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& Bullets

Musings on the worlds of aviation, military and international affairs.


With reviews of books that cover these topics


kuwaiti desert

Gulf War 1

I recently attended a presentation by Air Chief Marshal Sir Bill Wratten on GW1. His distinguished career followed a typical route through rising through the echelons of Strike Command;  he was Air Commander, British Forces Middle East in Desert Shield and Op Granby (GW1). In some aircrew quarters his reputation took a dive with his conduct of the BoI of the Mull of Kintyre Chinook crash in 1995, two years before his retirement. It concluded in finding the aircrew guilty of gross negligence (a Lords Select Committee subsequently found that the BoI was not justified in reaching that conclusion). I digress.


Wratten gave an excellent presentation -  he was in the perfect position to observe the prosecution of the campaign by the Americans. He reported to Sir Peter de la Billière in HQ British Forces Middle East, and established a good rapport with both him and the formidable General Schwarzkopf. The Americans’ air effort was led by Chuck Horner, pithily summarised by Wratten as “a man of few words and every other a blasphemy”!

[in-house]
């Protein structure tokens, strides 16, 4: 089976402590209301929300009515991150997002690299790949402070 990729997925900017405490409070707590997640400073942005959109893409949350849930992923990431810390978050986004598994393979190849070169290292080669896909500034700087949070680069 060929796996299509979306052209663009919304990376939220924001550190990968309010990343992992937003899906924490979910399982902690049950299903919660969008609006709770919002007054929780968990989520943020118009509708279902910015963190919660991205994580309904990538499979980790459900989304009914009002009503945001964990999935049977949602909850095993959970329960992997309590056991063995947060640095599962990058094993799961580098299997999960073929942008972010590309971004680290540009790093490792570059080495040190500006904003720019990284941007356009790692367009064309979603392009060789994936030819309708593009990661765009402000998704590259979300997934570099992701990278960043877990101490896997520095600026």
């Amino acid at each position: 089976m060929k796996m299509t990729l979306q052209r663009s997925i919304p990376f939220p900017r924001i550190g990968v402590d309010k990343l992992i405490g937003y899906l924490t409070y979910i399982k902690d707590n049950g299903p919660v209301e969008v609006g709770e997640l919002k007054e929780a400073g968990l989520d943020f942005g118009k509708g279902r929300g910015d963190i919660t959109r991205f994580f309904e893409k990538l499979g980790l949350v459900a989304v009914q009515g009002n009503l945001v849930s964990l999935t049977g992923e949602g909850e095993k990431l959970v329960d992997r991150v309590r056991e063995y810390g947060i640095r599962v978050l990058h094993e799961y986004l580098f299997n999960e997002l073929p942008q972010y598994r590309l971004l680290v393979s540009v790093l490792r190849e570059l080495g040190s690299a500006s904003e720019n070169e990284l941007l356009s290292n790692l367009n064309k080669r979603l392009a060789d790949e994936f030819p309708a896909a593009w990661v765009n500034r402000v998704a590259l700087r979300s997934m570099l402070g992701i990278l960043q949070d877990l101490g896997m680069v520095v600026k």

Wratten set the scene with a map showing Britain’s air assets in the region. A multitude of squadrons spread across a variety of desert bases, with living conditions for air and ground crew varying from 4 star hotels to sweat holes in the desert. Quite an impressive military array, but sobering to think we could not put up anything like such a show of force these days. Quite impressive that is, until one saw the next slide – the US forces in the theatre. Extraordinary in their scale – there was not one but three carrier battle groups, for example. Britain provided less than 4% of the coalition’s fixed wing assets. At least we made much more of an effort than any other European nation. Maggie was particularly keen to participate in this expedition.


Sir Bill contrasted the energy and efficiency with which Horner ran his twice daily O groups with the lack of urgency back home at the MoD. Perhaps it was despite, rather than because of, Whitehall that quite a few aircraft mods were rushed through by teams from manufacturers and the RAF. An example was the need to develop laser designating capability for the Buccaneers after US F 15s were sidetracked on to the pressing Scud-hunting task – the Coalition being desperate to keep the Israelis from entering the conflict.  



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